In summer, enjoy coralberry’s bell-shaped pinkish white blooms, praised by many sources for being particularly attractive to bees. Come fall, the flowers fade and clusters of red berries emerge. They’ll persist throughout winter until songbirds like cardinals, chickadees and robins devour them.

Why we love it: This berry bush is compact, reaching 3 to 5 feet tall and 3 to 6 feet wide, and a fast grower. Plus, it tolerates shade—a major selling point for home gardeners.

Frost On Cotoneaster.saraTM/Getty Images


Cotoneaster Spp., Zones 3 to 8

Whether you opt for a deciduous, evergreen or semi-evergreen type of cotoneaster, it will sport red and orange berries that songbirds will love to munch on throughout winter. The berry bush grows best in full sun or part shade in fertile, well-draining soil. Different species come in various sizes and growth habits.

Why we love it: It has multiseason appeal. In spring or summer, butterflies may sample nectar from the pink, white or rose flowers.

Red Flowering CurrantCourtesy Tawny Nelson / Country magazine
Red-flowering currant



Many currants produce fragrant flowers and abundant fruit. Except for a few species, the berries are largely unpalatable to people, but the birds will thank you for planting these treats in your backyard.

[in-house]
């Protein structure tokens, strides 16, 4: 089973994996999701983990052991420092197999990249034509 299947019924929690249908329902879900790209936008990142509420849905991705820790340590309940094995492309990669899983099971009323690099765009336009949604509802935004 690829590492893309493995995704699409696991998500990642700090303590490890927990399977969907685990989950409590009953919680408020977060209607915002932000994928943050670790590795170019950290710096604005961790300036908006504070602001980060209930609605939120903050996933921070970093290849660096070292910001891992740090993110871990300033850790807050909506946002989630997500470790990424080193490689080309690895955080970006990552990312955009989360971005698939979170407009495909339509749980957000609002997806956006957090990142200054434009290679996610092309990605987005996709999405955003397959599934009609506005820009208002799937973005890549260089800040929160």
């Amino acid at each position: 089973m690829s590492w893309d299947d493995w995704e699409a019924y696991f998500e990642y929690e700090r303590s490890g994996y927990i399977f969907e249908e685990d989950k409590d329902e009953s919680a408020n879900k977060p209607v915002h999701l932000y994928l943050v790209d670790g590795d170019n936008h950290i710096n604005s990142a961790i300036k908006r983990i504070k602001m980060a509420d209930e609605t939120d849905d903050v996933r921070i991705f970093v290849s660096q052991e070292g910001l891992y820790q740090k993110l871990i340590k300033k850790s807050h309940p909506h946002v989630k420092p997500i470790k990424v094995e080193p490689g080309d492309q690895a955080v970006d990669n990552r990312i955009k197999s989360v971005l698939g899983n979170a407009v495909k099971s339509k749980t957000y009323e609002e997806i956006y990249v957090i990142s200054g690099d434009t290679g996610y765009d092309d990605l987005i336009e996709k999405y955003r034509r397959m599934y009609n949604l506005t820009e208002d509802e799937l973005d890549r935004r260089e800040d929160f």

Why we love it: Hummingbirds are wild about the flowers.

Check out the top 10 colorful flowers hummingbirds love.

red-eyed vireoCourtesy Emma England
Red-eyed vireo eating dogwood berries


Cornus, Zones 5 to 9

Several species are native to North America, and over 40 kinds of birds have been documented eating their berries. One of my favorites is the gray catbird, whose long tail and stubby wings are perfectly suited for flying though dense dogwood thickets. The plant is available as either a small tree or a bush.

Learn how to plant a native bird garden.

Shutterstock 214740034R_Szatkowski/shutterstock


Sambucus, Zones 4 to 9

A hit with many birds, from wrentits to flycatchers, purplish-blue elderberries grow in clusters. If you somehow can harvest the berries yourself before the birds devour them, they make a delicious pie filling, jam or syrup.

Eastern bluebirdCourtesy David Sloas
Eastern bluebird in a holly tree


Ilex, Zones 5 to 9

What’s more festive than holly’s bright-red berries clustered among dark-green leaves? Although the fruit can be mildly toxic and irritating to humans, birds seem to have no problem with it. Research suggests that the berries lose some of their toxicity after the first frost, which is when birds tend to chow down on them. Another thing to know about these berry bushes: It’s dioecious, meaning you need to have both male and female plants to ensure that fruit will be produced.